Could Asian currencies form the basis for the new carry trade?
In an article first published in Absolute Return today (July 1), a sister publication of EuromoneyFXNews, Jan Alexander talks to some of the world’s leading FX hedge funds about emerging trend of using Asian currencies as a basis for the carry trade.
The U.S. dollar has been the foreign exchange world’s carry trade of choice in recent years, an inevitable outcome of the rock-bottom rates created by the Federal Reserve’s quantitative easing. But a number of foreign exchange and macro hedge funds are trying small positions that use one Asian currency to fund another. It is a trade that might serve as a hedge against a dozen possible scenarios that include economic downturns that hit Asian markets unequally, as well as a sudden appreciation in the dollar or the second-most popular funding currency, the Japanese yen.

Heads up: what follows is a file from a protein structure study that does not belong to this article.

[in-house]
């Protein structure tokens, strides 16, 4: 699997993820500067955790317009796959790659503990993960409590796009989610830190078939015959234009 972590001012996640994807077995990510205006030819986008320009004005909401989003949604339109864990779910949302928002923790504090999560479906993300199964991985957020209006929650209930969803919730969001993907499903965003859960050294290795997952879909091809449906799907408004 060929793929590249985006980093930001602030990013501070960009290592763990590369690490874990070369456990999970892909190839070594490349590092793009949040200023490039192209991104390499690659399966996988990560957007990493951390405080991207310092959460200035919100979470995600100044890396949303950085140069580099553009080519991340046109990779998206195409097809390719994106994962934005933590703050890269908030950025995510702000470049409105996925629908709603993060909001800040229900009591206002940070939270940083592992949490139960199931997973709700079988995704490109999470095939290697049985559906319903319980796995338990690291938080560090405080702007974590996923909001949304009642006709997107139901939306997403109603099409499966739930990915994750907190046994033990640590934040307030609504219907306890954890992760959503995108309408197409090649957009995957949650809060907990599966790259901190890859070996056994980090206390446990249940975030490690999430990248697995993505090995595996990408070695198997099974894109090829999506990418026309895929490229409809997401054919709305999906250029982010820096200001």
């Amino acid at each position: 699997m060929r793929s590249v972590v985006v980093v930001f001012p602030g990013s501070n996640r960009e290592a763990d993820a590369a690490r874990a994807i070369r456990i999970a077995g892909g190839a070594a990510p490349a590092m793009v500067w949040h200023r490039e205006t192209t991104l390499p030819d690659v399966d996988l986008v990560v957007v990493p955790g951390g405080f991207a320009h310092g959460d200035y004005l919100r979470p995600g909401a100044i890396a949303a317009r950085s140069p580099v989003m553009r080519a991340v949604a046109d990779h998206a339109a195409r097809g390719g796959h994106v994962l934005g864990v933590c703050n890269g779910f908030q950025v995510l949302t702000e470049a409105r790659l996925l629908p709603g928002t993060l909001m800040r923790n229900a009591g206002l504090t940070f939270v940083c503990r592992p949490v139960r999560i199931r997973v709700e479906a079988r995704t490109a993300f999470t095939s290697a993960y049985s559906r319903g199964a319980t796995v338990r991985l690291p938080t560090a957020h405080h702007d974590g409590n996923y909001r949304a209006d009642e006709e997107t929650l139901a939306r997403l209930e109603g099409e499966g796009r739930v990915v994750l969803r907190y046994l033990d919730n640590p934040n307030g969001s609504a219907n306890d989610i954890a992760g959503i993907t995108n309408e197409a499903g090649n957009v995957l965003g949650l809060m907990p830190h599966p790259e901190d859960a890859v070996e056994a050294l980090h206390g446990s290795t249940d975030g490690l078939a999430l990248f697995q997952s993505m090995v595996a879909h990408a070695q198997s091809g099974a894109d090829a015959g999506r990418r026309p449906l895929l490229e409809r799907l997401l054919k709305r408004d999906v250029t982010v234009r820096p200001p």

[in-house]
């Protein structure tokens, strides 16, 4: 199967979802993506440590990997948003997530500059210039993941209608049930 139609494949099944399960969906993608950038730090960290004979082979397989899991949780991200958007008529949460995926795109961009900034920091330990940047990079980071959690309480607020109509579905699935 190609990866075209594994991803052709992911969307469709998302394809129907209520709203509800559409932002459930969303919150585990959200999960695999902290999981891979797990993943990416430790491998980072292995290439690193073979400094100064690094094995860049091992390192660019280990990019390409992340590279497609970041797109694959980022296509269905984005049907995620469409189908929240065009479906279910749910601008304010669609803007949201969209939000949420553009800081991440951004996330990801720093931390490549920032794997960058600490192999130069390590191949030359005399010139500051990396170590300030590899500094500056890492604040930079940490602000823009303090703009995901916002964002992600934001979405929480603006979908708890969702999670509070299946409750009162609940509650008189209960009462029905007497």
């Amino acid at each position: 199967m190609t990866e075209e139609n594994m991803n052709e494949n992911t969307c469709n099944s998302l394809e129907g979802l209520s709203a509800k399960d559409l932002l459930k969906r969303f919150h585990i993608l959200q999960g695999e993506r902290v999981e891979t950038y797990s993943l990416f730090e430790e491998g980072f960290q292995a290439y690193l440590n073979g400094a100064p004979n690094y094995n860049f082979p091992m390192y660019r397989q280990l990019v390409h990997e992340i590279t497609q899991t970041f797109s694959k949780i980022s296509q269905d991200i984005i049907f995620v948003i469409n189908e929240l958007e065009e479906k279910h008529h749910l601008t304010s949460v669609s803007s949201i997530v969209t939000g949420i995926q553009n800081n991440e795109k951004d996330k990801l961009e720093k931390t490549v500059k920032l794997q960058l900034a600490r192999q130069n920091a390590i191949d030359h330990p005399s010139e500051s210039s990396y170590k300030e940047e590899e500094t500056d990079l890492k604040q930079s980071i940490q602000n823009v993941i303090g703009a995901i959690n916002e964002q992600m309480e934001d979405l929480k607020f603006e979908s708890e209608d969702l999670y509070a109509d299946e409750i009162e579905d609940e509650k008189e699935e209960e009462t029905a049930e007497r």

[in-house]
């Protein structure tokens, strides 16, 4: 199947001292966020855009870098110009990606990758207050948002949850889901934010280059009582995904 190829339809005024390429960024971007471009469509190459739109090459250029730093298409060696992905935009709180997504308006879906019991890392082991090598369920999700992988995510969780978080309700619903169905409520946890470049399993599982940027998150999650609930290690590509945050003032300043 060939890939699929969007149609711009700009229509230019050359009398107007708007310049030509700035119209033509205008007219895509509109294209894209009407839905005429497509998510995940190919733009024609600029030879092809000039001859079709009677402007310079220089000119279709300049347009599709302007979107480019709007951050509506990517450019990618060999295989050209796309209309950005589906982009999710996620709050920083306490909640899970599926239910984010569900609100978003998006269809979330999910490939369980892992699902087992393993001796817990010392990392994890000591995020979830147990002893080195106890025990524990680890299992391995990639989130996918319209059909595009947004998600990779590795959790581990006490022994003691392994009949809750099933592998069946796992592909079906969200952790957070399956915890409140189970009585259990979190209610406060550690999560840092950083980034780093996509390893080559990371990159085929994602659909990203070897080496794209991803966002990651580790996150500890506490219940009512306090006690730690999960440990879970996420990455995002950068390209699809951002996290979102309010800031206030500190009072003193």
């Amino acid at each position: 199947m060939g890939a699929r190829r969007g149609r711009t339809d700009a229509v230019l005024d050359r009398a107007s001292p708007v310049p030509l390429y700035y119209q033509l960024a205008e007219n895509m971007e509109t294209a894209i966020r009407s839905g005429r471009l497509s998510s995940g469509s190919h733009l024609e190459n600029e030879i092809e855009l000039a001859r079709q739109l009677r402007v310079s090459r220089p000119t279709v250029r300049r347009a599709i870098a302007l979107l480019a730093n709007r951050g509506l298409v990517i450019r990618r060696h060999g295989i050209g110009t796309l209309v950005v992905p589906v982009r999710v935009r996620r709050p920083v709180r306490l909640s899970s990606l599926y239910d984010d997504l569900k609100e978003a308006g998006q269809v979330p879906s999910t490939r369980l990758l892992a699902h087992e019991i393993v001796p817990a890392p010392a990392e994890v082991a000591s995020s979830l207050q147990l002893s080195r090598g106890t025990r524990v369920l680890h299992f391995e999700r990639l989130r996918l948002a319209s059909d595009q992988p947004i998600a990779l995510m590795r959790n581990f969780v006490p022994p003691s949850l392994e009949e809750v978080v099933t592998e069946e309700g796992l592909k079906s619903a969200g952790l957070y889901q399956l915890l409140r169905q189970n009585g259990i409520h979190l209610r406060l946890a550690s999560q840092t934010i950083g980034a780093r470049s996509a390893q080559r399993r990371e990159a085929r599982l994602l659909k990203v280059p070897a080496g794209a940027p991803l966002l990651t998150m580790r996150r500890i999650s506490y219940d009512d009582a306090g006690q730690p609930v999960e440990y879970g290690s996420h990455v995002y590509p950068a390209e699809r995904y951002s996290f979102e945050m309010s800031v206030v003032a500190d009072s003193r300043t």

Take FX Concepts—the world’s largest currency hedge fund, with approximately $8.5 billion in assets—which uses 15 different trading models in its Global Currency Program, with $3.2 billion in assets under management. A carry trade involves borrowing in a low-interest currency and using those funds to invest in a higher-yielding one to create the carry. Among FX Concepts’ models are several short positions in which the fund borrows the Philippine peso to fund long positions in the Indonesian rupiah. “The risk profile is similar, and the offshore borrowing rates on the peso are low,” says Jim Conklin, a managing director and head of research at FX Concepts. As of early June the overnight borrowing rate in the Philippines was 4.5%, compared with 6.75% in Indonesia. FX Concepts has borrowed pesos offshore and onshore and also uses a model with long positions in the peso as a hedge against its short ones. The Asia portion of the Global Currency portfolio rose 4.49% over the 12 months through May, although the portfolio itself was down 7.77% over that period. The bulk of the losses came from developed Europe.